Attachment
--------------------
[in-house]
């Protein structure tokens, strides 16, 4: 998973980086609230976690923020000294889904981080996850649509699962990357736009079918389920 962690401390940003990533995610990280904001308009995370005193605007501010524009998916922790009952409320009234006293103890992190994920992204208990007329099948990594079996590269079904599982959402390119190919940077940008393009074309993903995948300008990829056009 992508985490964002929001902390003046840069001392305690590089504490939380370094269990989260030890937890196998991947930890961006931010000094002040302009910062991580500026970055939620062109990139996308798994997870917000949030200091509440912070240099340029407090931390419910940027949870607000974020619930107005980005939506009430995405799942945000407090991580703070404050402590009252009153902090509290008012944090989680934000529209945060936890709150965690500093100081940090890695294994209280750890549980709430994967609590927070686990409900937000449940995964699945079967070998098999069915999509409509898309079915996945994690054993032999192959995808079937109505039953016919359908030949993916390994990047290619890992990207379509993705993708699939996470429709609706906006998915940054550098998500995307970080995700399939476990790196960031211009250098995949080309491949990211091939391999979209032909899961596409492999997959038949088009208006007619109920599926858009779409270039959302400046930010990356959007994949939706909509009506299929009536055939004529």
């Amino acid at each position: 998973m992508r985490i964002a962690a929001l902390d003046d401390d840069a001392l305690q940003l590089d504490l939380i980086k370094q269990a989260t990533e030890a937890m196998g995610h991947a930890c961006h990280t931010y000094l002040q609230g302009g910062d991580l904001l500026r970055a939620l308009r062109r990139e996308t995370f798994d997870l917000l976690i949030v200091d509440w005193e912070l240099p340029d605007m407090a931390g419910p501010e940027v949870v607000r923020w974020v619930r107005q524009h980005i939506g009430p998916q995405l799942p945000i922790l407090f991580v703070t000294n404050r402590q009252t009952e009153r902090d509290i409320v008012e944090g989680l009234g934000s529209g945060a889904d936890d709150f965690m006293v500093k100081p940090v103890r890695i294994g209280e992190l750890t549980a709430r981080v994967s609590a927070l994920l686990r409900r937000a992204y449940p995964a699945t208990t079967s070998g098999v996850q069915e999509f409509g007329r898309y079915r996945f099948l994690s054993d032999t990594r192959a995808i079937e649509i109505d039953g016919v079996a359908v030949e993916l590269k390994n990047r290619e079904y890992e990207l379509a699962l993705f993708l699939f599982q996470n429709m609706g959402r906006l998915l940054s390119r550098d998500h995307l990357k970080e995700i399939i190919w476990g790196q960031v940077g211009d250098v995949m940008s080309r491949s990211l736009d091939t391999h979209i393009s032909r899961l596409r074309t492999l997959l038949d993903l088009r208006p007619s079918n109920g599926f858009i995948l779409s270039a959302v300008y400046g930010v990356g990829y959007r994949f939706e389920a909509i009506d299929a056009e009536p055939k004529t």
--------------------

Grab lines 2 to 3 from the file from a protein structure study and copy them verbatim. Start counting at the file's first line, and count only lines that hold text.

């Protein structure tokens, strides 16, 4: 998973980086609230976690923020000294889904981080996850649509699962990357736009079918389920 962690401390940003990533995610990280904001308009995370005193605007501010524009998916922790009952409320009234006293103890992190994920992204208990007329099948990594079996590269079904599982959402390119190919940077940008393009074309993903995948300008990829056009 992508985490964002929001902390003046840069001392305690590089504490939380370094269990989260030890937890196998991947930890961006931010000094002040302009910062991580500026970055939620062109990139996308798994997870917000949030200091509440912070240099340029407090931390419910940027949870607000974020619930107005980005939506009430995405799942945000407090991580703070404050402590009252009153902090509290008012944090989680934000529209945060936890709150965690500093100081940090890695294994209280750890549980709430994967609590927070686990409900937000449940995964699945079967070998098999069915999509409509898309079915996945994690054993032999192959995808079937109505039953016919359908030949993916390994990047290619890992990207379509993705993708699939996470429709609706906006998915940054550098998500995307970080995700399939476990790196960031211009250098995949080309491949990211091939391999979209032909899961596409492999997959038949088009208006007619109920599926858009779409270039959302400046930010990356959007994949939706909509009506299929009536055939004529």
């Amino acid at each position: 998973m992508r985490i964002a962690a929001l902390d003046d401390d840069a001392l305690q940003l590089d504490l939380i980086k370094q269990a989260t990533e030890a937890m196998g995610h991947a930890c961006h990280t931010y000094l002040q609230g302009g910062d991580l904001l500026r970055a939620l308009r062109r990139e996308t995370f798994d997870l917000l976690i949030v200091d509440w005193e912070l240099p340029d605007m407090a931390g419910p501010e940027v949870v607000r923020w974020v619930r107005q524009h980005i939506g009430p998916q995405l799942p945000i922790l407090f991580v703070t000294n404050r402590q009252t009952e009153r902090d509290i409320v008012e944090g989680l009234g934000s529209g945060a889904d936890d709150f965690m006293v500093k100081p940090v103890r890695i294994g209280e992190l750890t549980a709430r981080v994967s609590a927070l994920l686990r409900r937000a992204y449940p995964a699945t208990t079967s070998g098999v996850q069915e999509f409509g007329r898309y079915r996945f099948l994690s054993d032999t990594r192959a995808i079937e649509i109505d039953g016919v079996a359908v030949e993916l590269k390994n990047r290619e079904y890992e990207l379509a699962l993705f993708l699939f599982q996470n429709m609706g959402r906006l998915l940054s390119r550098d998500h995307l990357k970080e995700i399939i190919w476990g790196q960031v940077g211009d250098v995949m940008s080309r491949s990211l736009d091939t391999h979209i393009s032909r899961l596409r074309t492999l997959l038949d993903l088009r208006p007619s079918n109920g599926f858009i995948l779409s270039a959302v300008y400046g930010v990356g990829y959007r994949f939706e389920a909509i009506d299929a056009e009536p055939k004529t």